Chris and I sat with this info for only a few hours before we said screw that and promptly poured a bottle with the breastmilk I had saved in the fridge. As new parents I think it took us some time to realize we were in control. The pediatrician was there to help, but it was ultimately our decision. And right then we wanted Birdie to start eating, however that may be. She chugged a 6 oz bottle on the spot. At her next feeding we poured another bottle. She chugged it once more. I would breastfeed her, then switch her to bottle. This was my attempt at trying to get Birdie in the habit of taking both, which luckily she did.

When we got to Children’s she had already gained a little in only 48 hours. When the heart doctor asked how things were going I responded, “I’ve just done a really bad job at feeding her, I’ve realized. When she wanted to sleep, I let her sleep. I should have woken her to feed her, but I didn’t.” And he put his hand on my shoulder and said, “You have not done a bad job at anything. You’re a new mom and I can tell you’re doing a great job.”

I think his words made me cry. And by “I think” I mean I know they did. For the first time since we brought Birdie home I felt like I could finally take a breath.

Her scan came back to show she had no internal problems, although there did appear to be some small holes near her heart that usually heal on their own. We have a follow up next month just to be sure. We were told that day that we have a “very healthy baby,” and I’ve never appreciated those words more as we left the Children’s Hospital and I met the eyes of so many families who I could tell were not leaving that day. They had large suitcases and laundry baskets full of stuffed animals and I knew they were there for the long haul. Why did I get to leave but not them? I think of those families a lot. I think of how lucky we are to have a healthy baby Birdie and I know that not everyone gets that privilege.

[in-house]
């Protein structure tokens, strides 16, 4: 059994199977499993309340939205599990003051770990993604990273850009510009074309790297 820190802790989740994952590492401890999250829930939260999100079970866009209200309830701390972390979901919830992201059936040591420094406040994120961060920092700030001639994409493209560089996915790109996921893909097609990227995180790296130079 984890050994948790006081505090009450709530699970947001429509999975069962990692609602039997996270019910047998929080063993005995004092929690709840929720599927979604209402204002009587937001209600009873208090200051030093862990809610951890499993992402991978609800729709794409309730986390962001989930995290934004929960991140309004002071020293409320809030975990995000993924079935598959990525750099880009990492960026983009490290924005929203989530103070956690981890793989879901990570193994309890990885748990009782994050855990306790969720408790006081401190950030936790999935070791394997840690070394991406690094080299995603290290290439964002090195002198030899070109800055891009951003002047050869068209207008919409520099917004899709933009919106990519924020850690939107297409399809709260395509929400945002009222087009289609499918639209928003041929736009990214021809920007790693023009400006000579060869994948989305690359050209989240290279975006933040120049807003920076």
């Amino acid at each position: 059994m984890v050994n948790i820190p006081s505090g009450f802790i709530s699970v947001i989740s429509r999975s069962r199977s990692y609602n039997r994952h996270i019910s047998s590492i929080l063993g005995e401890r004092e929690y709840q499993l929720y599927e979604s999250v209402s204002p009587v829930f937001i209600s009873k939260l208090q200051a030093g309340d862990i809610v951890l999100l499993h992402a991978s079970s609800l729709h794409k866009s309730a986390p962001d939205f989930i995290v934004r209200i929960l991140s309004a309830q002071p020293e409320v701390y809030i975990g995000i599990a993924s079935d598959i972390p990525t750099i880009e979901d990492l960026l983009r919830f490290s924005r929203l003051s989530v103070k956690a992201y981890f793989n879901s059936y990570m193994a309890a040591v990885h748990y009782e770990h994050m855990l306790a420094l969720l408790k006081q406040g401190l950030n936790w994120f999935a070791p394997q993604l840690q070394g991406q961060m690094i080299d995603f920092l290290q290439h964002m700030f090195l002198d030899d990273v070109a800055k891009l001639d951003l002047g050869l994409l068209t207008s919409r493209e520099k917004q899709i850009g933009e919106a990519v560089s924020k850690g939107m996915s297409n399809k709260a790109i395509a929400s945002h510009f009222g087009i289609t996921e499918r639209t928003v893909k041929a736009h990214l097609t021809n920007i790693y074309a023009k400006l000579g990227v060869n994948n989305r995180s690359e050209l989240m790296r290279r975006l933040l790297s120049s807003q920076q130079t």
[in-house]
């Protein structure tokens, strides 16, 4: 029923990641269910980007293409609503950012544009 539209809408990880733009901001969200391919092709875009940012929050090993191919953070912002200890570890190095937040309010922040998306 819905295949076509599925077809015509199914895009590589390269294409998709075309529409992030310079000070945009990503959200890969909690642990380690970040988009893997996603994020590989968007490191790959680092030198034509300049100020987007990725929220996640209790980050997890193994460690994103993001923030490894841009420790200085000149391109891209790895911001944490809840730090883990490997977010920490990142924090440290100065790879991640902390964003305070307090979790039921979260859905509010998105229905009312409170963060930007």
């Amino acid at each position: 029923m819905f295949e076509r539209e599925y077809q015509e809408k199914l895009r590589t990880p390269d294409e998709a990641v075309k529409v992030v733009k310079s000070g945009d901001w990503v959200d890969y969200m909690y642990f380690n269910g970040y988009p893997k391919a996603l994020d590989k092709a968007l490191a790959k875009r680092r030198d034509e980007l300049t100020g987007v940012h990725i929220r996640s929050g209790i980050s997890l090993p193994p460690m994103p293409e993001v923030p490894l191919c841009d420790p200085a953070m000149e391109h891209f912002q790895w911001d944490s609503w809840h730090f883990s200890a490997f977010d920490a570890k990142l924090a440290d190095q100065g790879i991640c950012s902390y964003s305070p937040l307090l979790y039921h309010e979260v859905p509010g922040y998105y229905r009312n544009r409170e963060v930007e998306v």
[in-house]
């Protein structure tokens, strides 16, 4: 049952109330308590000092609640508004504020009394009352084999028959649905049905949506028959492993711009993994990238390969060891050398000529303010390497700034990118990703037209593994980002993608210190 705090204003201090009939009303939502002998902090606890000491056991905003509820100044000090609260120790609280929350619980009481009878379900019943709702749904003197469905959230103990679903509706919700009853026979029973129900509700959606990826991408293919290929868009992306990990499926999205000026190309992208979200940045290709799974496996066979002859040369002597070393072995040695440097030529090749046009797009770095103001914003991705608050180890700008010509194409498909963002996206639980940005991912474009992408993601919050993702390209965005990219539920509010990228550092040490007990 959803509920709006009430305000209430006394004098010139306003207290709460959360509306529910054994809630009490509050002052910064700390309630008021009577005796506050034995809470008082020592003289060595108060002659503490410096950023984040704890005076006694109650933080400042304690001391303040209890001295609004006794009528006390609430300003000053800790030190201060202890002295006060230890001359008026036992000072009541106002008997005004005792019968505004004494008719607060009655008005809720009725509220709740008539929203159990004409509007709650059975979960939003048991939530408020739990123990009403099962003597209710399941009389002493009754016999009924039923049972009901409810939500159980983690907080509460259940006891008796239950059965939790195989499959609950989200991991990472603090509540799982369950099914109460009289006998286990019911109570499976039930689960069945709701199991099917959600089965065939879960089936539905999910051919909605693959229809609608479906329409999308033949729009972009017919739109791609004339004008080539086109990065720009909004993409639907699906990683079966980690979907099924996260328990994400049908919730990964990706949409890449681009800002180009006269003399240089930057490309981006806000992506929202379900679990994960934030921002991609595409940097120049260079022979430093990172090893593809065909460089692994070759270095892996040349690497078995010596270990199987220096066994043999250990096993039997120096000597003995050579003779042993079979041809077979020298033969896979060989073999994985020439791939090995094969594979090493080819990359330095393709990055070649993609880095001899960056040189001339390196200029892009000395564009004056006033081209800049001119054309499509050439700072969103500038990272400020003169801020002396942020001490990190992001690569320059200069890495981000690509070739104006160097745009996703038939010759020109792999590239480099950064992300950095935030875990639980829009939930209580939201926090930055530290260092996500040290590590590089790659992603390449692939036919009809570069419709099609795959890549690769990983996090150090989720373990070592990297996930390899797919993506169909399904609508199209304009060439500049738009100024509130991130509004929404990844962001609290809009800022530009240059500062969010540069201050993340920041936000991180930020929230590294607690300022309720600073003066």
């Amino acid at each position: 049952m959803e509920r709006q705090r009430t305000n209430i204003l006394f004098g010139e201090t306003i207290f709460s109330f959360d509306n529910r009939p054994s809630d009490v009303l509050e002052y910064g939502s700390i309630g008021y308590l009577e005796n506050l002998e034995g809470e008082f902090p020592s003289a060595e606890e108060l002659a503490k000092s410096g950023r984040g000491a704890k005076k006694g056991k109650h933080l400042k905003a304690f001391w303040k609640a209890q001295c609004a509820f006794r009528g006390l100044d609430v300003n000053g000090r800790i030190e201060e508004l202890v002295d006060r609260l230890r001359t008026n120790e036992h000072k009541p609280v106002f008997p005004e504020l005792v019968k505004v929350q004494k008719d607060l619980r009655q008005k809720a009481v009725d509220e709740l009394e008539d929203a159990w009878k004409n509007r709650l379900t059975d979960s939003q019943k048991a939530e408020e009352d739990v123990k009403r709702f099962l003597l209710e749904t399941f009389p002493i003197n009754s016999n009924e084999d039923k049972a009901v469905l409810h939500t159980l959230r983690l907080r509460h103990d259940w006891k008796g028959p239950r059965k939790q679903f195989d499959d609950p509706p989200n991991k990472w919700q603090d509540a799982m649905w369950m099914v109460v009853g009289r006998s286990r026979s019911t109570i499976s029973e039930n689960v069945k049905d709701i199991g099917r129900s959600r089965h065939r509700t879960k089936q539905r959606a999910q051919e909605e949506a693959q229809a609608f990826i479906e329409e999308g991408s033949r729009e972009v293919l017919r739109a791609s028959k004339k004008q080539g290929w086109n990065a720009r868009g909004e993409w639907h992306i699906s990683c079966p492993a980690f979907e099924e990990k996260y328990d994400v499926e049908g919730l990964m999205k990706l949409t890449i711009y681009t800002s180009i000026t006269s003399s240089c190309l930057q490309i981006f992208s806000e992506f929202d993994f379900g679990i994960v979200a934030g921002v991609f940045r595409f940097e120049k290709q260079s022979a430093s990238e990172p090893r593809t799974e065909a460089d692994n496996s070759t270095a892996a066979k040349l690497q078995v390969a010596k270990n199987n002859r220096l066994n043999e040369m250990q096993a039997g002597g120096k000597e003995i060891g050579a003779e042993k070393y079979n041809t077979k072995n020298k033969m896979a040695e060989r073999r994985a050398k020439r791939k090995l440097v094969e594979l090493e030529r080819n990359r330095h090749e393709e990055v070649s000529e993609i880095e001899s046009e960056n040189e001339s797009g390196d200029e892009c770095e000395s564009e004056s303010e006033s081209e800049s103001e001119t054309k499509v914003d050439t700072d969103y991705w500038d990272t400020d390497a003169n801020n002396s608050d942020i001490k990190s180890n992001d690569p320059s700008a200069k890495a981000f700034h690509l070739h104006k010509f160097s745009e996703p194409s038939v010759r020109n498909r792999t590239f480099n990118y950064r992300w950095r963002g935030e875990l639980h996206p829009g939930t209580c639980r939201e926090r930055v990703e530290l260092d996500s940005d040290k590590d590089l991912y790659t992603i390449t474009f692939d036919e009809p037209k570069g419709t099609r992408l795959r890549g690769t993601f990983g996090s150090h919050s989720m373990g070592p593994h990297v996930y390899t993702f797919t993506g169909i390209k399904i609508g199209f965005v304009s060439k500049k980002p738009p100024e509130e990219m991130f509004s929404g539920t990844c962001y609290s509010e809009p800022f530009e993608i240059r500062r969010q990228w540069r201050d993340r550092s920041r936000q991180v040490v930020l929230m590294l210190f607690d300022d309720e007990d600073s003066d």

As soon we switched to a bottle and could track how much Birdie was actually eating, she started gaining weight immediately. I will never know why she wasn’t gaining before. The milk was there, she was latching, she appeared to be eating and even milk-drunk after, but the fact remains it wasn’t enough. I’m just happy that Chris and I went with our gut as parents and did what was right for Birdie.

I stopped breastfeeding and went to strictly pumping shortly after all of this. It was clear the bottle was better for Birdie and it became apparent I was only breastfeeding for me. For me to meet some standard I didn’t even realize I had set for myself until I had Birdie and fell into some societal expectation about what moms should or shouldn’t do. Once I realized it made no sense for me, it made even less sense to continue. “It stops being liquid gold when it’s costing you your mental health.” If you know the source of that quote (I saw it shared without it) please tell me so I can add it because it’s a good one. Fed is best. Fed is best. Fed is best.

So do I remember a time before Birdie? I do. And on second thought, even though the scary time was absolutely awful, I’ll still choose it rather than any time pre Birdie. Because the scary times make the normal times feel that much sweeter. Now if you’ll excuse me I have a diaper to change and some cheeks to blow on.